The value of the art of ambiguity rises in direct proportion to the exhaustion of main plot lines, visual novelties, and special effects.
Any elitism whose security depends on its being better than something else is by definition neither secure nor elite.
In the best of times, the bravest are more often smart enough and the smartest more often brave enough. In the worst of times, the bravest are less often smart enough and the smartest less often brave enough. And everything in-between.
As we look around at the world's current political, economic and ecological situation, it is clearer than ever that people can be very, very smart, and very, very talented, and still not all that intelligent.
The asylums of the not-so-distant future will be reserved for those "out-of-touch with reality TV."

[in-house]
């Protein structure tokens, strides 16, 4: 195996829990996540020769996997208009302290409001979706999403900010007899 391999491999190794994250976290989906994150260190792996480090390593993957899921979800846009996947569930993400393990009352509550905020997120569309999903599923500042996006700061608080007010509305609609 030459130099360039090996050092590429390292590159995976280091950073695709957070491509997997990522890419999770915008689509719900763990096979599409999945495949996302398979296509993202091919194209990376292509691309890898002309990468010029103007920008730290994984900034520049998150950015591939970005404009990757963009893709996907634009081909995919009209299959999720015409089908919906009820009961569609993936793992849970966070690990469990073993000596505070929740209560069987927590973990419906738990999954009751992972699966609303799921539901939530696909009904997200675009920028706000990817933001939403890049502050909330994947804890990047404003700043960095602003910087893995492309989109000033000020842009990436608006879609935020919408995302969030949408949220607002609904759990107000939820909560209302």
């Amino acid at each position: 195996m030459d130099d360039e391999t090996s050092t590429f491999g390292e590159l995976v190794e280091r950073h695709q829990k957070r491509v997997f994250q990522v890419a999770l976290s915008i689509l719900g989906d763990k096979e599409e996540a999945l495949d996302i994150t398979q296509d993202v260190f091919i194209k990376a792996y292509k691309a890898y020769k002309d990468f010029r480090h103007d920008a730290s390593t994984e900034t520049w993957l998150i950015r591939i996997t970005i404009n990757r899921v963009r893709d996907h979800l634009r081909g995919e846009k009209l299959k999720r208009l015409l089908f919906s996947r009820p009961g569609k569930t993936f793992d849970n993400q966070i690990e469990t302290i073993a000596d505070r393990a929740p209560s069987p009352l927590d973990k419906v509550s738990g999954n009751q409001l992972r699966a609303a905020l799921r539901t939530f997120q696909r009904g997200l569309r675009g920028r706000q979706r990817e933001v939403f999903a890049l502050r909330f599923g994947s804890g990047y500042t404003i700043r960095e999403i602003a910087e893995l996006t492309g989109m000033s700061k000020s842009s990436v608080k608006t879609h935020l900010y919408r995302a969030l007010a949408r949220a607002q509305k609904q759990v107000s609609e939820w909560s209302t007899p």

The mind likes truth. It will work quite hard to make the connections, once the pieces are all on the board.
--Sonchai Jitpleecheep (aka John Burdett)
Attachment to the unknown is at the foundation of religious pursuits, and even promoted by institutions, states, and governments. Through their promotion of the unknown and the illusion of an answer beyond one's reach, it's easier to create a belief in institutional authority, security or dependability.
--Taryn Simon, photographer, from Wired Magazine, February 2011
Perhaps making the unknown known is the ultimate revolutionary act.
The most interesting truth is not a secret.
We are only as free as the most insecure person holding the biggest gun.
The real writer first writes for himself.
Another interactive work-in-progess. (Suggest your own aphorisms by email or comment. All serious suggestions will be considered, answered, posted, etc.).